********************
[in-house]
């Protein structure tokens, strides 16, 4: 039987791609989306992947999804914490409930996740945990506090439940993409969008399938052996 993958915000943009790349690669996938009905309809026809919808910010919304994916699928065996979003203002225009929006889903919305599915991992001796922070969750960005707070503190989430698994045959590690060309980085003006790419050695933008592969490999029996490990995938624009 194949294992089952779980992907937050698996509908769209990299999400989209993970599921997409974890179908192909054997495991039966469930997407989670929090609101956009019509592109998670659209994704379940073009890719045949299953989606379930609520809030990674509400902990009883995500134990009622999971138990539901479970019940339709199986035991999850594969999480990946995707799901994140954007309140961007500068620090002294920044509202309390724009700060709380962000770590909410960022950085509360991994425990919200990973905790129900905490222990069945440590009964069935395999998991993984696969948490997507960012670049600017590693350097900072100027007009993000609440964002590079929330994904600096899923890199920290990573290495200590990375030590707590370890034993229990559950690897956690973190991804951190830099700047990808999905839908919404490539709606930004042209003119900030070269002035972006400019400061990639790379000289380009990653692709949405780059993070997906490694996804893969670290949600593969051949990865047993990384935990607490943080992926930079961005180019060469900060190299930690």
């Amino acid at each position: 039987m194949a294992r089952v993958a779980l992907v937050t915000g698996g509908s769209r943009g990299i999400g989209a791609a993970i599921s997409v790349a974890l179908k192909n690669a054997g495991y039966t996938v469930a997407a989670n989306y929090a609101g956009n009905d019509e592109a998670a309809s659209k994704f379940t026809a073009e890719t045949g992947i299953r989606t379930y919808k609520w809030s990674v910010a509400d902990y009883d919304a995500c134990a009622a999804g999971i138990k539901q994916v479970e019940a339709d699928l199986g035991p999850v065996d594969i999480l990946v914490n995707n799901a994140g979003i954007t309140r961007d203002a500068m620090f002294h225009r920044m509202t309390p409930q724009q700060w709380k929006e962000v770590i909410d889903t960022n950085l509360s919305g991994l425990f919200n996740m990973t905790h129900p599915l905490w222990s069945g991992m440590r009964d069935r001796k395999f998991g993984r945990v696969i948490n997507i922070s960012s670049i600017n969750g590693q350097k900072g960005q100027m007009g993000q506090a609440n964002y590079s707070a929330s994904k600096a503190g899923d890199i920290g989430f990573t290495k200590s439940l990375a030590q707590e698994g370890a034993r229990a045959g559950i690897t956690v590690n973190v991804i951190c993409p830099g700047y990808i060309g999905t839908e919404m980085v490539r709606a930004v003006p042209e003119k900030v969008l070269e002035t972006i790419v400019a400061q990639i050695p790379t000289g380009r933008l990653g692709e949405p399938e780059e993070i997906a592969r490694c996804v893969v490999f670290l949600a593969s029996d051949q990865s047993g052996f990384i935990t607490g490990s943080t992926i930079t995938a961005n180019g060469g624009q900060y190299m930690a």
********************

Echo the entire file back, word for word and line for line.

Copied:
[in-house]
């Protein structure tokens, strides 16, 4: 039987791609989306992947999804914490409930996740945990506090439940993409969008399938052996 993958915000943009790349690669996938009905309809026809919808910010919304994916699928065996979003203002225009929006889903919305599915991992001796922070969750960005707070503190989430698994045959590690060309980085003006790419050695933008592969490999029996490990995938624009 194949294992089952779980992907937050698996509908769209990299999400989209993970599921997409974890179908192909054997495991039966469930997407989670929090609101956009019509592109998670659209994704379940073009890719045949299953989606379930609520809030990674509400902990009883995500134990009622999971138990539901479970019940339709199986035991999850594969999480990946995707799901994140954007309140961007500068620090002294920044509202309390724009700060709380962000770590909410960022950085509360991994425990919200990973905790129900905490222990069945440590009964069935395999998991993984696969948490997507960012670049600017590693350097900072100027007009993000609440964002590079929330994904600096899923890199920290990573290495200590990375030590707590370890034993229990559950690897956690973190991804951190830099700047990808999905839908919404490539709606930004042209003119900030070269002035972006400019400061990639790379000289380009990653692709949405780059993070997906490694996804893969670290949600593969051949990865047993990384935990607490943080992926930079961005180019060469900060190299930690």
């Amino acid at each position: 039987m194949a294992r089952v993958a779980l992907v937050t915000g698996g509908s769209r943009g990299i999400g989209a791609a993970i599921s997409v790349a974890l179908k192909n690669a054997g495991y039966t996938v469930a997407a989670n989306y929090a609101g956009n009905d019509e592109a998670a309809s659209k994704f379940t026809a073009e890719t045949g992947i299953r989606t379930y919808k609520w809030s990674v910010a509400d902990y009883d919304a995500c134990a009622a999804g999971i138990k539901q994916v479970e019940a339709d699928l199986g035991p999850v065996d594969i999480l990946v914490n995707n799901a994140g979003i954007t309140r961007d203002a500068m620090f002294h225009r920044m509202t309390p409930q724009q700060w709380k929006e962000v770590i909410d889903t960022n950085l509360s919305g991994l425990f919200n996740m990973t905790h129900p599915l905490w222990s069945g991992m440590r009964d069935r001796k395999f998991g993984r945990v696969i948490n997507i922070s960012s670049i600017n969750g590693q350097k900072g960005q100027m007009g993000q506090a609440n964002y590079s707070a929330s994904k600096a503190g899923d890199i920290g989430f990573t290495k200590s439940l990375a030590q707590e698994g370890a034993r229990a045959g559950i690897t956690v590690n973190v991804i951190c993409p830099g700047y990808i060309g999905t839908e919404m980085v490539r709606a930004v003006p042209e003119k900030v969008l070269e002035t972006i790419v400019a400061q990639i050695p790379t000289g380009r933008l990653g692709e949405p399938e780059e993070i997906a592969r490694c996804v893969v490999f670290l949600a593969s029996d051949q990865s047993g052996f990384i935990t607490g490990s943080t992926i930079t995938a961005n180019g060469g624009q900060y190299m930690a």